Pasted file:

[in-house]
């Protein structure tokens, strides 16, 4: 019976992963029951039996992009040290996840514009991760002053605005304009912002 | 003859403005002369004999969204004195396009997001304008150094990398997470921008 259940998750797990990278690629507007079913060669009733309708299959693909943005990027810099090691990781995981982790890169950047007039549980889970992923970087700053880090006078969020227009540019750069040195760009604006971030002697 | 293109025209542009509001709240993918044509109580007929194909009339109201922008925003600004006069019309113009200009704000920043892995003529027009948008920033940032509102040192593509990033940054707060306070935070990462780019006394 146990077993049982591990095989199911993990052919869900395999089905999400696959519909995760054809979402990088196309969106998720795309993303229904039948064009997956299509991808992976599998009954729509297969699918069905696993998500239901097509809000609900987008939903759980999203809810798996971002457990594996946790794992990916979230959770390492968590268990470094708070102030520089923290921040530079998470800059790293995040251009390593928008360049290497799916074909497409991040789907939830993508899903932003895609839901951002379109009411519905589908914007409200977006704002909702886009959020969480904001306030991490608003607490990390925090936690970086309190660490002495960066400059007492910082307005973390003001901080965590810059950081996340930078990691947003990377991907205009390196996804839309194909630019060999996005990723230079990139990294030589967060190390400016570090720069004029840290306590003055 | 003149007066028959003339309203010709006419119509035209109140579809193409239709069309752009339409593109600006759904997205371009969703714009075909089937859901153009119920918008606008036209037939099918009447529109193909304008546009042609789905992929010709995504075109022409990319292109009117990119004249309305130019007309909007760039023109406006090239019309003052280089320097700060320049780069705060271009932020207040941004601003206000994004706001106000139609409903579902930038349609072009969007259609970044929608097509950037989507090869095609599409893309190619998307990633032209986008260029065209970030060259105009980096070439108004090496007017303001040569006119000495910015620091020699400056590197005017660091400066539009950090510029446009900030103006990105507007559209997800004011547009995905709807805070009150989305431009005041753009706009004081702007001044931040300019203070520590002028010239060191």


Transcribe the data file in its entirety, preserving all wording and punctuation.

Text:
[in-house]
């Protein structure tokens, strides 16, 4: 019976992963029951039996992009040290996840514009991760002053605005304009912002 | 003859403005002369004999969204004195396009997001304008150094990398997470921008 259940998750797990990278690629507007079913060669009733309708299959693909943005990027810099090691990781995981982790890169950047007039549980889970992923970087700053880090006078969020227009540019750069040195760009604006971030002697 | 293109025209542009509001709240993918044509109580007929194909009339109201922008925003600004006069019309113009200009704000920043892995003529027009948008920033940032509102040192593509990033940054707060306070935070990462780019006394 146990077993049982591990095989199911993990052919869900395999089905999400696959519909995760054809979402990088196309969106998720795309993303229904039948064009997956299509991808992976599998009954729509297969699918069905696993998500239901097509809000609900987008939903759980999203809810798996971002457990594996946790794992990916979230959770390492968590268990470094708070102030520089923290921040530079998470800059790293995040251009390593928008360049290497799916074909497409991040789907939830993508899903932003895609839901951002379109009411519905589908914007409200977006704002909702886009959020969480904001306030991490608003607490990390925090936690970086309190660490002495960066400059007492910082307005973390003001901080965590810059950081996340930078990691947003990377991907205009390196996804839309194909630019060999996005990723230079990139990294030589967060190390400016570090720069004029840290306590003055 | 003149007066028959003339309203010709006419119509035209109140579809193409239709069309752009339409593109600006759904997205371009969703714009075909089937859901153009119920918008606008036209037939099918009447529109193909304008546009042609789905992929010709995504075109022409990319292109009117990119004249309305130019007309909007760039023109406006090239019309003052280089320097700060320049780069705060271009932020207040941004601003206000994004706001106000139609409903579902930038349609072009969007259609970044929608097509950037989507090869095609599409893309190619998307990633032209986008260029065209970030060259105009980096070439108004090496007017303001040569006119000495910015620091020699400056590197005017660091400066539009950090510029446009900030103006990105507007559209997800004011547009995905709807805070009150989305431009005041753009706009004081702007001044931040300019203070520590002028010239060191």